DAVID CITY — The Butler County Board of Supervisors went on the record Monday regarding recent regulations passed by six townships to restrict wind farm development.
County Attorney Julie Reiter, who advised the board on the issue, said it's not a question of whether the county board supports or opposes wind energy development.
The issue, she said at Monday's board meeting, is the opinion she put forward two weeks ago — only the county, not townships, has the authority to enact zoning regulations.
The county board voted 6-1, with Supervisor Greg Janak voting no, to send letters to board members of the county’s 17 townships informing them of the opinion. The regulations were passed in September by Franklin, Savannah, Linwood, Skull Creek, Oak Creek and Richardson townships.
Reiter's letter cites state statutes granting certain powers to electors of townships.
“The regulations passed by the electors in your township exceed these powers,” Reiter wrote.
She added that counties, not townships, have the authority to adopt zoning regulations, and, in addition, those regulations can only be enacted by a county board after it has adopted a comprehensive development plan.
Butler County officials previously worked on, but ultimately shelved a comprehensive plan and disbanded its planning commission.
The letter further states that regulations passed by township voters cause confusion “to other entities that may be affected” and asks the townships to take action to void them.
The letter emphasizes that the regulations, not wind farms, are the issue of concern.
“The county board respects your concerns regarding commercial wind energy conversion systems; however the regulations that have been passed are not enforceable under law. The board is hopeful that your concerns and interest of all parties involved can be addressed through mutual cooperation. The board is also willing to address your concerns with the wind farms that are seeking to locate in Butler County and help work toward an amicable solution that would be beneficial for all," the letter said.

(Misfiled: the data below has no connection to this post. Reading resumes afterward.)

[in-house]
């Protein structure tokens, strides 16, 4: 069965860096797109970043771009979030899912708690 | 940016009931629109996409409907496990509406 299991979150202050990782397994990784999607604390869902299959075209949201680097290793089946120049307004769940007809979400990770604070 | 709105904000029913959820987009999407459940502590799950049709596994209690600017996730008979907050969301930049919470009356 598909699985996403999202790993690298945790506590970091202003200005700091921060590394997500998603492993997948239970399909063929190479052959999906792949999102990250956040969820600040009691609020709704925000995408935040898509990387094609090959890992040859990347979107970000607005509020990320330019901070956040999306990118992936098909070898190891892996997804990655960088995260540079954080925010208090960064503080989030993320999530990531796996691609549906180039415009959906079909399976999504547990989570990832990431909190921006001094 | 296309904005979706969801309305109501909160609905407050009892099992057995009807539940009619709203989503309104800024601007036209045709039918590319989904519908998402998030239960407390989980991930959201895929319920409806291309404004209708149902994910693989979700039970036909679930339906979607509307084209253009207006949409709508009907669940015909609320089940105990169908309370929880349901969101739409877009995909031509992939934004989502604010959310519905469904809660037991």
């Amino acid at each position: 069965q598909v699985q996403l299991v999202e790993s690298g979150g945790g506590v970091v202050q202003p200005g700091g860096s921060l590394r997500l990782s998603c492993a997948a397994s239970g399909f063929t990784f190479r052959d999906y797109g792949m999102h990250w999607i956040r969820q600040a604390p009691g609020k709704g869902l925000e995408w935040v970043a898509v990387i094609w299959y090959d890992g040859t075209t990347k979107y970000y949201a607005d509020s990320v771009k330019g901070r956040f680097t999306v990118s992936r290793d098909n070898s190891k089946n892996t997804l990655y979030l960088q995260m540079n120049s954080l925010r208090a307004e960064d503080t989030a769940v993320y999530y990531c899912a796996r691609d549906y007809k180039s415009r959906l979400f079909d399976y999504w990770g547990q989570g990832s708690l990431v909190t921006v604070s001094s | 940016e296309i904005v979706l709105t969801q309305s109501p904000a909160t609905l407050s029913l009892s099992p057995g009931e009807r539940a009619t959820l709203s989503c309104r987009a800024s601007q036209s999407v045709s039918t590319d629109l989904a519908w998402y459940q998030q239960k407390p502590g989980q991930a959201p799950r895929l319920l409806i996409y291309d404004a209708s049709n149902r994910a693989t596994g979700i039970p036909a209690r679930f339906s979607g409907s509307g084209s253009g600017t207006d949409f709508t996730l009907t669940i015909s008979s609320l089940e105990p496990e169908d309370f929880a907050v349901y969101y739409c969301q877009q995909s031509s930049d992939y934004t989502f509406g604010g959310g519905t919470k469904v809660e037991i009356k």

Drawn up by the Bohemian Alps Wind Watchers, a group of citizens concerned about wind farm development proposed for Butler County, the regulations were proposed as safety rules. The rules ban high-voltage power lines from being installed under township roads, require wind turbines to be at least 1,640 feet from township roads and properties not participating in the project, and place noise restrictions on turbines.
Lincoln attorney Greg Barton, representing Linwood, Oak Creek and Richardson townships, presented the opposing view. He said the regulations were not a grab for the county’s authority.
“By enacting these regulations the townships were not trying to usurp or interfere with the county’s authority. I can tell you that all of these regulations were structurally patterned after (those of) Summit and Read townships in 2006 and 2007,” Barton said.
Read and Summit enacted regulations related to Butler County Dairy’s use of pipelines to pump liquid manure to center-pivot irrigation systems. The townships banned the pipelines under roads. Those regulations also included setbacks, Barton said.
“No one was claiming Read or Summit was claiming to usurp the county’s authority,” Barton said.
Butler County was pulled into a court case involving the dairy and Read Township because dairy owner Todd Tuls asked the county board to overrule the township’s ban on manure pipelines under roads. The Nebraska Supreme Court upheld the township’s rules.
Barton noted that District Judge Mary C. Gilbride ruled the township’s restrictions were not illegal zoning.
Before the board voted, Supervisor Dave Potter said the townships' adoption of wind turbine rules was “sending a message to the county."
"Some folks want some rules and regulations," he said.
Florida-based NextEra Energy is looking to install up to 112 wind turbines across northern and eastern Butler County and western Saunders County, and Omaha-based Bluestem Energy wants to put two turbines east of David City.